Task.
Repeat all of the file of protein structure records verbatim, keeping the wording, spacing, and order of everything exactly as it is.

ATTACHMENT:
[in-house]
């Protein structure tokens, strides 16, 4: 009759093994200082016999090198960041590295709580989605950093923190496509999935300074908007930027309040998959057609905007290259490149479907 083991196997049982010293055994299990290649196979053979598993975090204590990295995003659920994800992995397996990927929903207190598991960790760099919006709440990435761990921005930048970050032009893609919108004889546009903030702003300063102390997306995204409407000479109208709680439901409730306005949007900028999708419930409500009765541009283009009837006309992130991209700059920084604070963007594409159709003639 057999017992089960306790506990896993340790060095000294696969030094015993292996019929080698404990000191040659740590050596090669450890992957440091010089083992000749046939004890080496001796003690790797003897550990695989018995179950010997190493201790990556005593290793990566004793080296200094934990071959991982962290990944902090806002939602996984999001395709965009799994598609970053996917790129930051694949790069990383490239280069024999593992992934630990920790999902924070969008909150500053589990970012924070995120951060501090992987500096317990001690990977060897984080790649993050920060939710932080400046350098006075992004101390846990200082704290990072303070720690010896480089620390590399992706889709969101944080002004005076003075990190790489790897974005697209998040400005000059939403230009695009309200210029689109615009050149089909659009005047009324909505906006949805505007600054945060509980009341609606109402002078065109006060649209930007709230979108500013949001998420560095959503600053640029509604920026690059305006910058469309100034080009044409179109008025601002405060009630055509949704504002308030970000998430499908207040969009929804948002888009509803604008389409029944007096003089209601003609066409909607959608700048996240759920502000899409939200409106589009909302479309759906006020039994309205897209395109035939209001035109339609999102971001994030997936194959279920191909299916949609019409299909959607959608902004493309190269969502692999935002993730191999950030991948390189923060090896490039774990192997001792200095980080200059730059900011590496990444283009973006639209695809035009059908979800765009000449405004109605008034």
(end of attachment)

[in-house]
């Protein structure tokens, strides 16, 4: 009759093994200082016999090198960041590295709580989605950093923190496509999935300074908007930027309040998959057609905007290259490149479907 083991196997049982010293055994299990290649196979053979598993975090204590990295995003659920994800992995397996990927929903207190598991960790760099919006709440990435761990921005930048970050032009893609919108004889546009903030702003300063102390997306995204409407000479109208709680439901409730306005949007900028999708419930409500009765541009283009009837006309992130991209700059920084604070963007594409159709003639 057999017992089960306790506990896993340790060095000294696969030094015993292996019929080698404990000191040659740590050596090669450890992957440091010089083992000749046939004890080496001796003690790797003897550990695989018995179950010997190493201790990556005593290793990566004793080296200094934990071959991982962290990944902090806002939602996984999001395709965009799994598609970053996917790129930051694949790069990383490239280069024999593992992934630990920790999902924070969008909150500053589990970012924070995120951060501090992987500096317990001690990977060897984080790649993050920060939710932080400046350098006075992004101390846990200082704290990072303070720690010896480089620390590399992706889709969101944080002004005076003075990190790489790897974005697209998040400005000059939403230009695009309200210029689109615009050149089909659009005047009324909505906006949805505007600054945060509980009341609606109402002078065109006060649209930007709230979108500013949001998420560095959503600053640029509604920026690059305006910058469309100034080009044409179109008025601002405060009630055509949704504002308030970000998430499908207040969009929804948002888009509803604008389409029944007096003089209601003609066409909607959608700048996240759920502000899409939200409106589009909302479309759906006020039994309205897209395109035939209001035109339609999102971001994030997936194959279920191909299916949609019409299909959607959608902004493309190269969502692999935002993730191999950030991948390189923060090896490039774990192997001792200095980080200059730059900011590496990444283009973006639209695809035009059908979800765009000449405004109605008034």